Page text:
The number of daily COVID-19 cases in British Columbia has tripled over the past three weeks, meanwhile the delta variant has grown to become the most prevalent strain in the province.
Based on what has happened in Israel, the United Kingdom, the Netherlands and many other countries with similar vaccination campaigns where the variant has taken hold, the number of positive cases in British Columbia may soon approach the heights of the second and third waves.
Relatively high vaccination rates mean the province is unlikely to see a significant number of deaths or hospitalizations – but experts say the latest numbers are a clear sign that the epidemic is not over in BC.
“We do have really high vaccination rates, but it’s not even across the province,” said Sally Otto, a professor at the University of British Columbia in Vancouver and a COVID-19 model.
“Communities with low levels of vaccinations are really vulnerable to this virus, because this virus is very good at transmission,” she said. “It’s like a fire, and those places that have less fire protection are at a much greater risk.”
The majority of cases are now outside the lower mainland
Just like the actual wildfires in British Columbia, COVID-19 cases in the province are currently concentrated in the interior. It has more than half of the daily and active cases, despite having about 15 percent of the entire population.
Nearly 80 percent of eligible adults get their first dose in Metro Vancouver and most communities on Vancouver Island, and nearly 50 to 75 percent have it in the rest of the province.
“It is not … a large number of individuals from outside the county are driving the increase in the number of cases,” said Dr. Silvina Mima, a medical health officer in the Department of Homeland Health.
“It’s the people who live in British Columbia, indoors. They’re young people…and many of them work in the hospitality industry: restaurants, fitness studios, clothing companies, bars – these kinds of businesses are affected.”
Younger people in the hospitality industries were generally at risk of contracting the virus and spreading it throughout the pandemic.
But the combination of relaxed restrictions and greater transmission of the delta variant has its greatest effect so far in regions with low vaccination rates.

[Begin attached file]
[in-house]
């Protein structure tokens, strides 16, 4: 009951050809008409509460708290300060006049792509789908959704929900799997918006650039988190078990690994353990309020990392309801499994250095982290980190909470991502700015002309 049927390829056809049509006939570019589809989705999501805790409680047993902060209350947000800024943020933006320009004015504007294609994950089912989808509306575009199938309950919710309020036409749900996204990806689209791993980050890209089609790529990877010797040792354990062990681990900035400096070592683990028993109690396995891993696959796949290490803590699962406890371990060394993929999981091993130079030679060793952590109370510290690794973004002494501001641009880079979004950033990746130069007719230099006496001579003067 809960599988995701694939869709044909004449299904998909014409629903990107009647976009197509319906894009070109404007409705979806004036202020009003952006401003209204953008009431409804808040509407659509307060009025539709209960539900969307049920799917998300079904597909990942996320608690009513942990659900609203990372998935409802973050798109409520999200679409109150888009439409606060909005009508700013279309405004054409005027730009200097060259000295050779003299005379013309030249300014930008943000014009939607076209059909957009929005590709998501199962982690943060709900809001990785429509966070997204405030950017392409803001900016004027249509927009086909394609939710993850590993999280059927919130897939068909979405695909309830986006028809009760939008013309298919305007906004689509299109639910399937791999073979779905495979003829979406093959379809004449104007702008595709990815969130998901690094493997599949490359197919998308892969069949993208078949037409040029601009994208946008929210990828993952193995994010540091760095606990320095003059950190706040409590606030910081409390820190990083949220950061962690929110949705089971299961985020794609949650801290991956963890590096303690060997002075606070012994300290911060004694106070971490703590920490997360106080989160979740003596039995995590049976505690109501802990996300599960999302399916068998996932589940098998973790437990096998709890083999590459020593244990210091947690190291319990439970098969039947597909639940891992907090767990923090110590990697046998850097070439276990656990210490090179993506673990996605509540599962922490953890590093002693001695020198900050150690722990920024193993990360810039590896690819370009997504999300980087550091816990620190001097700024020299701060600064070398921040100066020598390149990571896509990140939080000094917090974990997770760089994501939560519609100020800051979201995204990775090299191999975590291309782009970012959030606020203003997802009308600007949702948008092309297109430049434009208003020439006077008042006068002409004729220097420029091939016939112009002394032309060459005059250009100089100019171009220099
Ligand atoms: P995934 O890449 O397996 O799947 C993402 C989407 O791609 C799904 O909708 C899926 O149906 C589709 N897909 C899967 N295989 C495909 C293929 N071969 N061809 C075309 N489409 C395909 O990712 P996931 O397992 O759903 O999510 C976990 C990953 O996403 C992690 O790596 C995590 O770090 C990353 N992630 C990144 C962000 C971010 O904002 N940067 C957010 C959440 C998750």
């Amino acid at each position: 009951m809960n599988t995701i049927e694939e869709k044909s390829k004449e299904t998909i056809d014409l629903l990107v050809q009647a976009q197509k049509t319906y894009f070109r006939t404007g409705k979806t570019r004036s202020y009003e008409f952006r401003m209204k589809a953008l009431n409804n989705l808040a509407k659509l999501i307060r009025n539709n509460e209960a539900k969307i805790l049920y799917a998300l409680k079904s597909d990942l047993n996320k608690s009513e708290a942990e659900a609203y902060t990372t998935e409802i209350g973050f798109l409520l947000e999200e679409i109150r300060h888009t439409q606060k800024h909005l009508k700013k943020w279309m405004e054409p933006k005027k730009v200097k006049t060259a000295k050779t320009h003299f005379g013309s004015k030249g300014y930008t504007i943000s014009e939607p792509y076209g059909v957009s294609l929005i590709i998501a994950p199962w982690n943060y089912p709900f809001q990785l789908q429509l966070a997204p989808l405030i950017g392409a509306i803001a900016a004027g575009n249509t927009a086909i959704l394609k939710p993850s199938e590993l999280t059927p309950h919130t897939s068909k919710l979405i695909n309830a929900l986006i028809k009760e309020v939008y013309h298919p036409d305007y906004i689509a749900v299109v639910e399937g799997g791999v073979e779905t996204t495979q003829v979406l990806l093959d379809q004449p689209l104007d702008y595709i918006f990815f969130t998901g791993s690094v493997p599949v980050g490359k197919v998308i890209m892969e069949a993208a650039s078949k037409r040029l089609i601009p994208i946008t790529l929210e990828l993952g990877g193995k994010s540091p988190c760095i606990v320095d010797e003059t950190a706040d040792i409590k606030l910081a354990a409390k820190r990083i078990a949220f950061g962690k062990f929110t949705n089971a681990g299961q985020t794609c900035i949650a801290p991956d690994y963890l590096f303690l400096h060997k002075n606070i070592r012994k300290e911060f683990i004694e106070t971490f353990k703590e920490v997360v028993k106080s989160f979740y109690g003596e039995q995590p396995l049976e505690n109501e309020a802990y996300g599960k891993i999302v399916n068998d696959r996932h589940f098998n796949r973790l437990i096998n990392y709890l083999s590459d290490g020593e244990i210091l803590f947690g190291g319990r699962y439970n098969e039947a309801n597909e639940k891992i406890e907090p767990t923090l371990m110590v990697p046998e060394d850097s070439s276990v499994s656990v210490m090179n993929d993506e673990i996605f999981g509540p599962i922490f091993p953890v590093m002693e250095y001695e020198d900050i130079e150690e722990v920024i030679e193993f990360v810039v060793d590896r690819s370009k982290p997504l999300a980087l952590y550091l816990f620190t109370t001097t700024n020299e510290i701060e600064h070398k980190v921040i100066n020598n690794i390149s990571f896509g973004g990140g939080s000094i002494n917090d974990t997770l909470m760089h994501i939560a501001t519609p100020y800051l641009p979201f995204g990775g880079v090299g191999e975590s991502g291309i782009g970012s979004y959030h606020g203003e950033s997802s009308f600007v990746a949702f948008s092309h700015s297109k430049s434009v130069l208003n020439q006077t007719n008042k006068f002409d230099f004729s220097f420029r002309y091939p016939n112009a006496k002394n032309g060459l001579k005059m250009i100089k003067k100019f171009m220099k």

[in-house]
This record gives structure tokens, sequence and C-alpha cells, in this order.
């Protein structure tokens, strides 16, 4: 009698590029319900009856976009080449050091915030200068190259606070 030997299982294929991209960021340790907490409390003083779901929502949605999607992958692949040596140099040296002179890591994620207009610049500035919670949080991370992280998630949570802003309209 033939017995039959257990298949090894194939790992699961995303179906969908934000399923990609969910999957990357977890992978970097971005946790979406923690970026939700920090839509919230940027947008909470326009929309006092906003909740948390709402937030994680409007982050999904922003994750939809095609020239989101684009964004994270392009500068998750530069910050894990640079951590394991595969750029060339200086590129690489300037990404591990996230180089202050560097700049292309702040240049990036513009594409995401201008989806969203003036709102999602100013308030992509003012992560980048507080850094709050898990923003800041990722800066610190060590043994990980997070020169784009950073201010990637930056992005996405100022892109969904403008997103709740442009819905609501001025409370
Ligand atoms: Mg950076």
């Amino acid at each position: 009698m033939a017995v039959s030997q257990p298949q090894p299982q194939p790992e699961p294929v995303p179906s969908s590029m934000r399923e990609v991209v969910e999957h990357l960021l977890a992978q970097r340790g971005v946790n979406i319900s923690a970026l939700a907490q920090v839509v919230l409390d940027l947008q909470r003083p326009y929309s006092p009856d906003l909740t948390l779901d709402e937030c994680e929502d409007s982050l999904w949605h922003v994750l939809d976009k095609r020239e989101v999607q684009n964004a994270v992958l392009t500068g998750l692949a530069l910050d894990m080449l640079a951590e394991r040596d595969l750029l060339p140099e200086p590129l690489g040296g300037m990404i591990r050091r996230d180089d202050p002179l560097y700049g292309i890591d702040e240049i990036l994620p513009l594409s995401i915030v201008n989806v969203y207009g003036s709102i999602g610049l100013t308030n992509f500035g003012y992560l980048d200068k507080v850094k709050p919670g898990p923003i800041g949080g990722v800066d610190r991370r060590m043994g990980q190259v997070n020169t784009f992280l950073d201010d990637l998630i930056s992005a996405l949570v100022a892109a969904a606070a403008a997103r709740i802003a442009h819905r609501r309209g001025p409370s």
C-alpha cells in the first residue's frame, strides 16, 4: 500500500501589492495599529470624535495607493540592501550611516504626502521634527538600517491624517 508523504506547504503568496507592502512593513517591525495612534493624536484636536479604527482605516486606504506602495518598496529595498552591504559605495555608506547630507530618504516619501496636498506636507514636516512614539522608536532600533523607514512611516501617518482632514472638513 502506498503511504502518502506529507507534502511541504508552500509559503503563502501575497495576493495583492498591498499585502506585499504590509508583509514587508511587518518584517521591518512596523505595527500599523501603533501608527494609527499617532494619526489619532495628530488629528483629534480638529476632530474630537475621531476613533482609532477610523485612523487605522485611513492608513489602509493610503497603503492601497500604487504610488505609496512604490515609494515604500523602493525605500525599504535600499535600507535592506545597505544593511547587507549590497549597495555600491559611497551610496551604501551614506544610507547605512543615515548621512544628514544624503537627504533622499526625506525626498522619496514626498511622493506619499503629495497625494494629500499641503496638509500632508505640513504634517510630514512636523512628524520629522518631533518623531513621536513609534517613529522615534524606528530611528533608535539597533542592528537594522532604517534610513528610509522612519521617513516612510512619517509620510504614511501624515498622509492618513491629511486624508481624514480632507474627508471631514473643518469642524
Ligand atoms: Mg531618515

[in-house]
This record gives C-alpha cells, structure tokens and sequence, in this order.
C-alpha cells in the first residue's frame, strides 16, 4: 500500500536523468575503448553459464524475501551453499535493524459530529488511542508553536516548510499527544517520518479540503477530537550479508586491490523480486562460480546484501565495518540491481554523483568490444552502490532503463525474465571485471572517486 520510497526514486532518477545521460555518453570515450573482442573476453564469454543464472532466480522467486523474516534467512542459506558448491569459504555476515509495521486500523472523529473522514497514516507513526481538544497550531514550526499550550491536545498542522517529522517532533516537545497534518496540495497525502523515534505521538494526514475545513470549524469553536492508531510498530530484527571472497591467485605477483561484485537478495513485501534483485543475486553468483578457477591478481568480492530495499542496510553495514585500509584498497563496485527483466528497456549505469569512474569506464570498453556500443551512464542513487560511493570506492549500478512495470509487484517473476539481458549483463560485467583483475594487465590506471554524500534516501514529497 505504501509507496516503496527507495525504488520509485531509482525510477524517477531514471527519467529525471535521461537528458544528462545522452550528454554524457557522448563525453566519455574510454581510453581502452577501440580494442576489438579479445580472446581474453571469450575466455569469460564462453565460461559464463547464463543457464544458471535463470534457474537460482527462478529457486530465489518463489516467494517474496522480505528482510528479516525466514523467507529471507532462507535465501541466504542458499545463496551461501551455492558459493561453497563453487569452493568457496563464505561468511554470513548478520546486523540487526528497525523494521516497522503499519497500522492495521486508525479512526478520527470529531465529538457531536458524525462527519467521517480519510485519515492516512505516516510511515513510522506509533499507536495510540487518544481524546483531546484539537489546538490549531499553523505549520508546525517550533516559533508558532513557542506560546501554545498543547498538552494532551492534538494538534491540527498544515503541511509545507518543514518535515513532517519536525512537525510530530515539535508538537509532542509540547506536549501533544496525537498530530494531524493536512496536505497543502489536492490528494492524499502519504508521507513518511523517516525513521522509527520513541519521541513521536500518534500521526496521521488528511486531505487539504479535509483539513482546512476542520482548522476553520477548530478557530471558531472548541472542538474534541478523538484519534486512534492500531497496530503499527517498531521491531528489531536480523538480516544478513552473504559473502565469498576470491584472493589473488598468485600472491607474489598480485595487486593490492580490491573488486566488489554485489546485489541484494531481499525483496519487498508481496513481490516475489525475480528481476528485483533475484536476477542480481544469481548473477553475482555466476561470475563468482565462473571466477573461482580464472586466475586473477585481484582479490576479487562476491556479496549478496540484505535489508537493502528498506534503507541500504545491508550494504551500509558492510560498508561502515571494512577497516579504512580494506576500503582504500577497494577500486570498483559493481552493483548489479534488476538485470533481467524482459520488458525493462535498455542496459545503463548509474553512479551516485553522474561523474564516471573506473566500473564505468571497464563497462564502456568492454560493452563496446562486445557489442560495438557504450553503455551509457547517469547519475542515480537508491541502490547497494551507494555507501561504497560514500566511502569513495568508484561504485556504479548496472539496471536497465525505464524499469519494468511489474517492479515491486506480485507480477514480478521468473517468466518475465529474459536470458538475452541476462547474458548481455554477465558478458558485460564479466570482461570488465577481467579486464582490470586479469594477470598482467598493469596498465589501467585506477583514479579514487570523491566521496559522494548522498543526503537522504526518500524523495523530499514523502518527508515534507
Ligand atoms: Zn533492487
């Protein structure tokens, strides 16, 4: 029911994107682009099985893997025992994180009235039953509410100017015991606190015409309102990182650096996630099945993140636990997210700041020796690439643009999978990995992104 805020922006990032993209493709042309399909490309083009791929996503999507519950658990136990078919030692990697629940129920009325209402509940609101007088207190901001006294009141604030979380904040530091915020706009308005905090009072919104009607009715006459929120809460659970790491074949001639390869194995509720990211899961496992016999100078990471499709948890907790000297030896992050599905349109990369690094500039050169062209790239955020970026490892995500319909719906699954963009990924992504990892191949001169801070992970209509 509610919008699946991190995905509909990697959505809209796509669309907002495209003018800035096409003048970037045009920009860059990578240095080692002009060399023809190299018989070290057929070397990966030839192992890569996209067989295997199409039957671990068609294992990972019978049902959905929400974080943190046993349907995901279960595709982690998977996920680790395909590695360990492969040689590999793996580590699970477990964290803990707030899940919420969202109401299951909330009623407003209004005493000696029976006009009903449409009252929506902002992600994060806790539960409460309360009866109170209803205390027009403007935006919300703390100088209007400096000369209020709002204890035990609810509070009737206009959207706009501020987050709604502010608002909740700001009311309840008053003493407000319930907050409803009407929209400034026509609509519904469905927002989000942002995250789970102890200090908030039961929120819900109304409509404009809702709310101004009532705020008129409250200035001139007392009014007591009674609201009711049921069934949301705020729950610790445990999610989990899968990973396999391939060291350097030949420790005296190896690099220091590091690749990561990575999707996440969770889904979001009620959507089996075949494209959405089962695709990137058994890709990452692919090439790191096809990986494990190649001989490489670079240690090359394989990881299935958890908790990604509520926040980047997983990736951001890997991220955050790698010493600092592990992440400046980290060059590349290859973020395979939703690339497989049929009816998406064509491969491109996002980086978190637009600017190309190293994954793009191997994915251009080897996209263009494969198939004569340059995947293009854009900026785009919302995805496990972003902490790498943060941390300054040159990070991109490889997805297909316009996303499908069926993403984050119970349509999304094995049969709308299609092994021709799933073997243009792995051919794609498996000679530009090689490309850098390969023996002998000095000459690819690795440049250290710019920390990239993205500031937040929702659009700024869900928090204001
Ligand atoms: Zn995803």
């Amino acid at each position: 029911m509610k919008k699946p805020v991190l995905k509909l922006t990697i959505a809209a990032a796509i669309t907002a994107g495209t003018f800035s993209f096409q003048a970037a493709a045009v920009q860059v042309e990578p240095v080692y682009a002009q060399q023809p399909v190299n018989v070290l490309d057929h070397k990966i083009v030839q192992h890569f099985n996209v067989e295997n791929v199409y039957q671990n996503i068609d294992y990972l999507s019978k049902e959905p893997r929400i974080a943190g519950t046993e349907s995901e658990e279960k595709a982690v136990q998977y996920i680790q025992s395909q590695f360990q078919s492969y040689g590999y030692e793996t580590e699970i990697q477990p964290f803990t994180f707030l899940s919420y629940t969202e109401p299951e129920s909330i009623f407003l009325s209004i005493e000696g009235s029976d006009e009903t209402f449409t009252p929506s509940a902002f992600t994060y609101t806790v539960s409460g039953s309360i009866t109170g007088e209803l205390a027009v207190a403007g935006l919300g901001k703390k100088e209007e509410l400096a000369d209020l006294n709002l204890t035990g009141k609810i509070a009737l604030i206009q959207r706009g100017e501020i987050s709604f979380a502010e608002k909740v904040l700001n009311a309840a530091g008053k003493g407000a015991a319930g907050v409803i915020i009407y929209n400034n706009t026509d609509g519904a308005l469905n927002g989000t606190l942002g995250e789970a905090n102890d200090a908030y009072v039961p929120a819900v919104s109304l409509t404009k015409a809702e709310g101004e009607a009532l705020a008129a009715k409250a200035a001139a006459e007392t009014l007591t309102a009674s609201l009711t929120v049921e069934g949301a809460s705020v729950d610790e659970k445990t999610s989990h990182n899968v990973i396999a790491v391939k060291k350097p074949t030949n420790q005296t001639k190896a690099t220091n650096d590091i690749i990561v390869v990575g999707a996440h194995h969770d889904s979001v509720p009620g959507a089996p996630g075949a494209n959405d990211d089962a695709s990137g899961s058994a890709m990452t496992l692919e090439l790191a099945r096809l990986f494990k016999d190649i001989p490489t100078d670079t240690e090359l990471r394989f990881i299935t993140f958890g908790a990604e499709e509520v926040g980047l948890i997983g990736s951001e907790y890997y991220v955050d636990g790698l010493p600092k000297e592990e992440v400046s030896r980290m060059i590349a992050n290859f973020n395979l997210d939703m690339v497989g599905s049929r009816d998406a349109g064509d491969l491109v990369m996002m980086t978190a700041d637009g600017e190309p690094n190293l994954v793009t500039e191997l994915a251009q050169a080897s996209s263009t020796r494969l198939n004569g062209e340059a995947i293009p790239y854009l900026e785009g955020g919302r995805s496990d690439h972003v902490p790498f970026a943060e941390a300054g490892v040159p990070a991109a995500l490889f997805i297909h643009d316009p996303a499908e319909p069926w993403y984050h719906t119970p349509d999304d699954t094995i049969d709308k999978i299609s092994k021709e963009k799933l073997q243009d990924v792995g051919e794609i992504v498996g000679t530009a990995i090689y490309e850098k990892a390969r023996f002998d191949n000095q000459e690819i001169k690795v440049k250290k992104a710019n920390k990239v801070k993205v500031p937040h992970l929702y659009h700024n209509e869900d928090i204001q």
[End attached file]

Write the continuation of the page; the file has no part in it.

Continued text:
“There are some pockets of people who are hesitating about the vaccine, not yet trusting the vaccine, and we have seen that … in some communities in both the interior and north,” the regional health official said. Dr. Bonnie Henry at a press conference on Tuesday, where a new, more targeted phase of the vaccination campaign was announced.
The first doses are continuous
But Dr. Henry admitted that part of the challenge was getting the vaccine to everyone who wanted it in the interior and northern regions, especially in less densely populated areas.
“It was frustrating,” said Ashley Postnikov, who lives about 25 kilometers west of Nelson and was booked for her first vaccination this week.
She initially said she did not receive an email asking her to register, followed by weeks of trying to book an appointment online with no available places.
Postnikov said she understands concerns about vaccination rates indoors, but she hopes people won’t paint the area with a brush that’s too wide.
“We are not all anti-vaccination,” she said.
“I’m glad to have it, especially with numbers booming here again. Seeing…how people resist wearing a mask, sanitizing your hands, and following the rules, it’s scary now and I’ve gotten to the point where I desperately want to get in.”
There are a lot of people like Postnikoff in British Columbia, as evidenced by the fact that the province has seen between 4,000 and 10,000 first doses that are still being administered for weeks now.
In the short term at least, it is unlikely to stop the increase.
“I think there was some wishful thinking going on here in British Columbia that we might have survived,” said Otto, who warned that the high case number could spread to Metro Vancouver as well with current vaccination numbers.
“I hope people will take this as a wake-up call.”
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